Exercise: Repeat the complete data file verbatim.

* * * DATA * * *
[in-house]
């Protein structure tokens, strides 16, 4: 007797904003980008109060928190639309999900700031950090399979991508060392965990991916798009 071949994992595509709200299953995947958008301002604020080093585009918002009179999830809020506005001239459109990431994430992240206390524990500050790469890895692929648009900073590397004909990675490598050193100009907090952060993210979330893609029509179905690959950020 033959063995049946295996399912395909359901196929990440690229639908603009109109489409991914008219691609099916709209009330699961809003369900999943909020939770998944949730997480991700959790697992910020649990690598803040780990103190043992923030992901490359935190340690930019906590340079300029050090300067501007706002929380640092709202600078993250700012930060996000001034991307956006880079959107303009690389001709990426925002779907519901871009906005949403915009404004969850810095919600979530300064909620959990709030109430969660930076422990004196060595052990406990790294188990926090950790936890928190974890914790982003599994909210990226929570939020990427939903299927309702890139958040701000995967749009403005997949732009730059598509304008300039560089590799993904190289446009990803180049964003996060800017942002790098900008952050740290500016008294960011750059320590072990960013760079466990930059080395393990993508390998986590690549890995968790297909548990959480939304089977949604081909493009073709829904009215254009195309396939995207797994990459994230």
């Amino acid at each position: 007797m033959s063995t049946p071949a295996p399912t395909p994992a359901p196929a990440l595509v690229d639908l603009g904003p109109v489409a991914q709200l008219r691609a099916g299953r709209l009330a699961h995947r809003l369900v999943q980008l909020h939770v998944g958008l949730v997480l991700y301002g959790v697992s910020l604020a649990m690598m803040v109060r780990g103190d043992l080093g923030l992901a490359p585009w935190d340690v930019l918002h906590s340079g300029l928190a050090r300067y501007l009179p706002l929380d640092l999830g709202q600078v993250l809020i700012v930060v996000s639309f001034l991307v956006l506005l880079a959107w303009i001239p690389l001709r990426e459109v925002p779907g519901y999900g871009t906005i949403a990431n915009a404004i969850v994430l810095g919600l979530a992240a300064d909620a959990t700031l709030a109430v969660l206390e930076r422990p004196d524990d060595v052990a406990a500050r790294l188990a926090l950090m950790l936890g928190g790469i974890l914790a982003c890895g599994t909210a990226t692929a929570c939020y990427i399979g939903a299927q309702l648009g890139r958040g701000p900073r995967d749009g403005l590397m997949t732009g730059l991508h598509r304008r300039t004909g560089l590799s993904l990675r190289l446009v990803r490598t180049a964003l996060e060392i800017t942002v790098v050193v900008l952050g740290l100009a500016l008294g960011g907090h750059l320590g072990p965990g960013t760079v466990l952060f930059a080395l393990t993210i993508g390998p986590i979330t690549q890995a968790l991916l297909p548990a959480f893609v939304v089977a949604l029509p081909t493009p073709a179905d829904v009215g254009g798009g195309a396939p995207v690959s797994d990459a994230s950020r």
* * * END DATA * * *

[in-house]
């Protein structure tokens, strides 16, 4: 007797904003980008109060928190639309999900700031950090399979991508060392965990991916798009 071949994992595509709200299953995947958008301002604020080093585009918002009179999830809020506005001239459109990431994430992240206390524990500050790469890895692929648009900073590397004909990675490598050193100009907090952060993210979330893609029509179905690959950020 033959063995049946295996399912395909359901196929990440690229639908603009109109489409991914008219691609099916709209009330699961809003369900999943909020939770998944949730997480991700959790697992910020649990690598803040780990103190043992923030992901490359935190340690930019906590340079300029050090300067501007706002929380640092709202600078993250700012930060996000001034991307956006880079959107303009690389001709990426925002779907519901871009906005949403915009404004969850810095919600979530300064909620959990709030109430969660930076422990004196060595052990406990790294188990926090950790936890928190974890914790982003599994909210990226929570939020990427939903299927309702890139958040701000995967749009403005997949732009730059598509304008300039560089590799993904190289446009990803180049964003996060800017942002790098900008952050740290500016008294960011750059320590072990960013760079466990930059080395393990993508390998986590690549890995968790297909548990959480939304089977949604081909493009073709829904009215254009195309396939995207797994990459994230």
């Amino acid at each position: 007797m033959s063995t049946p071949a295996p399912t395909p994992a359901p196929a990440l595509v690229d639908l603009g904003p109109v489409a991914q709200l008219r691609a099916g299953r709209l009330a699961h995947r809003l369900v999943q980008l909020h939770v998944g958008l949730v997480l991700y301002g959790v697992s910020l604020a649990m690598m803040v109060r780990g103190d043992l080093g923030l992901a490359p585009w935190d340690v930019l918002h906590s340079g300029l928190a050090r300067y501007l009179p706002l929380d640092l999830g709202q600078v993250l809020i700012v930060v996000s639309f001034l991307v956006l506005l880079a959107w303009i001239p690389l001709r990426e459109v925002p779907g519901y999900g871009t906005i949403a990431n915009a404004i969850v994430l810095g919600l979530a992240a300064d909620a959990t700031l709030a109430v969660l206390e930076r422990p004196d524990d060595v052990a406990a500050r790294l188990a926090l950090m950790l936890g928190g790469i974890l914790a982003c890895g599994t909210a990226t692929a929570c939020y990427i399979g939903a299927q309702l648009g890139r958040g701000p900073r995967d749009g403005l590397m997949t732009g730059l991508h598509r304008r300039t004909g560089l590799s993904l990675r190289l446009v990803r490598t180049a964003l996060e060392i800017t942002v790098v050193v900008l952050g740290l100009a500016l008294g960011g907090h750059l320590g072990p965990g960013t760079v466990l952060f930059a080395l393990t993210i993508g390998p986590i979330t690549q890995a968790l991916l297909p548990a959480f893609v939304v089977a949604l029509p081909t493009p073709a179905d829904v009215g254009g798009g195309a396939p995207v690959s797994d990459a994230s950020r």